Apr 18, 2019 I Nick Redfern

The Speed of Viruses: Zombies vs. the Real World

If there is one thing that can be said with any degree of certainty about the fictional zombie virus, it's that it generally takes over its host an incredibly fast pace. In both 28 Days Later and 28 Weeks Later, the "Rage Virus" has control of the victim in a matter of just a couple of seconds. In the movie version of Max Brooks' World War Z, it's generally a case of around twelve seconds, but can extend to a few hours. And that's very much the same in The Walking Dead. When the character of Shane Walsh (played by actor Jon Bernthal) is shot and killed, he turns in mere seconds. When Amy (actress Emma Bell) is fatally bitten during a "Walker" attack., the severe blood loss she experiences kills her very quickly. Her sister, Andrea (Laurie Holden), cradles Amy's body not just for hours, but overnight, before she transforms into one of the living dead. So much for the domain of fantasy, but how quickly do real viruses spread? The good news is, nowhere near as quickly as their on-screen counterparts.


Without a doubt the closest real world equivalent of the zombie virus is the rabies virus, since it is so often spread by a bite, and by the transmission of the virus in the saliva of the infected. The symptoms of rabies, to a degree at least,  are somewhat zombie like: violent and agitated behavior, delirium, and a significant change in behavior, to the point where the infected often have to be isolated and restrained. But, even the rabies virus fails to act in the near-instantaneous fashion that the zombie virus so often does. The first symptoms of rabies are flu-like in nature, but - in stark contrast to the average zombie virus - do not manifest until, at a minimum, fourteen days after infection, and even as long as three months. There is a zombie parallel, however: when the physical and psychological symptoms set in and become apparent, there is very little chance at all of the victims surviving. As the Centers for Disease Control (CDC) starkly notes: "To date less than ten documented cases of human survival from clinical rabies have been reported."

Then there is the matter of one of the most feared viruses of all: Ebola, or, to give it its correct title, Ebola Hemorrhagic Fever (EHF) - first identified in 1976, in the Democratic Republic of the Congo, Africa - is particularly terrifying since, as the CDC admits: "Because the normal reservoir of the virus is unknown, the manner in which the  virus first appears in a human at the start of an outbreak has not been determined." It is hypothesized, however, that when an outbreak does start, patient-zero has likely been infected by an animal, usually via a bite. As for how EHF spreads after the initial infection, it is generally exposure to blood, bodily fluids, or secretions of the person infected. Since one of the side effects of EHF is severe diarrhea, inadequate protection while cleaning the patient has led to infection of the care giver on a significant number of occasions. For all of EHF's ability to infect its victim, it's most certainly not a fast-acting virus at all. Its incubation period is anywhere from forty-eight hours to three weeks. Bird Flu - officially termed Avian Flu - is another cause for alarm in many people. Avian influenza primarily affects birds, hence its name, and can jump from species to species. The virus is spread by exposure to infected saliva and feces. In birds, it's an infection that typically kills within two days and with a nearly one hundred percent success rate.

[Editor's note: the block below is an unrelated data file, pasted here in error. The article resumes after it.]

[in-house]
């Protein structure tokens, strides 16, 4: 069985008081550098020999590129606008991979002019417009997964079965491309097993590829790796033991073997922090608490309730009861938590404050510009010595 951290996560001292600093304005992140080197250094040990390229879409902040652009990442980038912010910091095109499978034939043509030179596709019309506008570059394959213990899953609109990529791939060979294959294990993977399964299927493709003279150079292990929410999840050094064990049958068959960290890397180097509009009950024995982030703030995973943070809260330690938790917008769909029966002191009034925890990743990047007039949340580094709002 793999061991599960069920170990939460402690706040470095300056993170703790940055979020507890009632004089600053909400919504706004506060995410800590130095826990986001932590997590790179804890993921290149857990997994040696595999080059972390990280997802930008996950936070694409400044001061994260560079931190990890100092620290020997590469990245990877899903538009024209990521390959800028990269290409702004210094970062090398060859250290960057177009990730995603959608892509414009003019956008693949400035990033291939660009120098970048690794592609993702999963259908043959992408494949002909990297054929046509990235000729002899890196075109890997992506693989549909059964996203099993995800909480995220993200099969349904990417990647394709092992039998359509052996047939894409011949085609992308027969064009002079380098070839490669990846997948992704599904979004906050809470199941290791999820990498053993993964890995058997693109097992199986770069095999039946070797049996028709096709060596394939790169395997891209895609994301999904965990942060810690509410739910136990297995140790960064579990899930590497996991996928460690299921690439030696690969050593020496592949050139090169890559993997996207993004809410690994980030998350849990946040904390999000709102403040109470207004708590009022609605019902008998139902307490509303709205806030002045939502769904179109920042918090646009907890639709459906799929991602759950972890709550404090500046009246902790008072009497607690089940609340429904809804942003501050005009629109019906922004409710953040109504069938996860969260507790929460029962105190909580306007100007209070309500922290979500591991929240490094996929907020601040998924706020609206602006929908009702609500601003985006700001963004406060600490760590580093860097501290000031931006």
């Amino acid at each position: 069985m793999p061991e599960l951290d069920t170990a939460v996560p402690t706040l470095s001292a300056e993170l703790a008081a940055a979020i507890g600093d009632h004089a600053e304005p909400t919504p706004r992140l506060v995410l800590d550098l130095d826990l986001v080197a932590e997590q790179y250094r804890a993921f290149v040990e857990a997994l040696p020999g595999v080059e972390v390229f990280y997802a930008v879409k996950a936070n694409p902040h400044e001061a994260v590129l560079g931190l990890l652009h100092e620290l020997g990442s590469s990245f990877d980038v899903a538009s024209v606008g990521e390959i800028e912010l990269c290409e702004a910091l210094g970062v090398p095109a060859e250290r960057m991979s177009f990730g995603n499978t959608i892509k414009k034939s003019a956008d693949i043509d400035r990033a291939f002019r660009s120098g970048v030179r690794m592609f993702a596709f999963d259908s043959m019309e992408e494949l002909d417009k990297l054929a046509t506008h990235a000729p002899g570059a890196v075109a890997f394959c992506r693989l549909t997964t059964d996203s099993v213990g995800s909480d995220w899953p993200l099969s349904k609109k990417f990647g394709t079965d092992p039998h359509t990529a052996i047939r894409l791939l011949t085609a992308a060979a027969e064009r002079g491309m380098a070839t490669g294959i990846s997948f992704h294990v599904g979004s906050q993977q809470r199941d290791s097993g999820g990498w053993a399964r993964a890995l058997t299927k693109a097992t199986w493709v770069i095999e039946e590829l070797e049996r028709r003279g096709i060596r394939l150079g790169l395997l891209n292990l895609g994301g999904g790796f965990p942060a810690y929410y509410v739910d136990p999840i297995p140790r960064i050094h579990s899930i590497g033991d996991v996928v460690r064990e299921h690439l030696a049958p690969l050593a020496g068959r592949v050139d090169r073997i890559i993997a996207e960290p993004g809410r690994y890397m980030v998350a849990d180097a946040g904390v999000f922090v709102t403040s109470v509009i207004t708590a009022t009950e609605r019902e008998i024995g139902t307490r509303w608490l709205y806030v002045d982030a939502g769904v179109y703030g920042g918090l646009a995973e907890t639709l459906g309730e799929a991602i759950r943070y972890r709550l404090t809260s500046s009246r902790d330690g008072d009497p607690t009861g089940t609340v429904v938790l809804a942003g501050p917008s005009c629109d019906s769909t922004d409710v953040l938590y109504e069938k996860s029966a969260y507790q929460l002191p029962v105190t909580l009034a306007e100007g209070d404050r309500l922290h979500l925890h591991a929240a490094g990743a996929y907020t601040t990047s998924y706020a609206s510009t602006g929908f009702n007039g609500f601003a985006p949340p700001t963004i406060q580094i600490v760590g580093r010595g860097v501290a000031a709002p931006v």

What all of this tells us is that in the real world, viruses do not act in the way that they do in movies, television shows, novels and comic books - ever. Even in the event that a real-life zombie outbreak of The Walking Dead proportions really does occur, it is highly unlikely that anyone will suddenly reanimate and savagely attack the living in mere seconds, or even in minutes or hours. This gives us a significant advantage when it comes to combating a potential apocalypse: the infected can easily be placed into isolation as soon as they are bitten, without fear of them immediately changing into marauding monsters. Or so we can hope.

Nick Redfern

Nick Redfern works full time as a writer, lecturer, and journalist. He writes about a wide range of unsolved mysteries, including Bigfoot, UFOs, the Loch Ness Monster, alien encounters, and government conspiracies. Nick has written 41 books, writes for Mysterious Universe and has appeared on numerous television shows on the The History Channel, National Geographic Channel and SyFy Channel.

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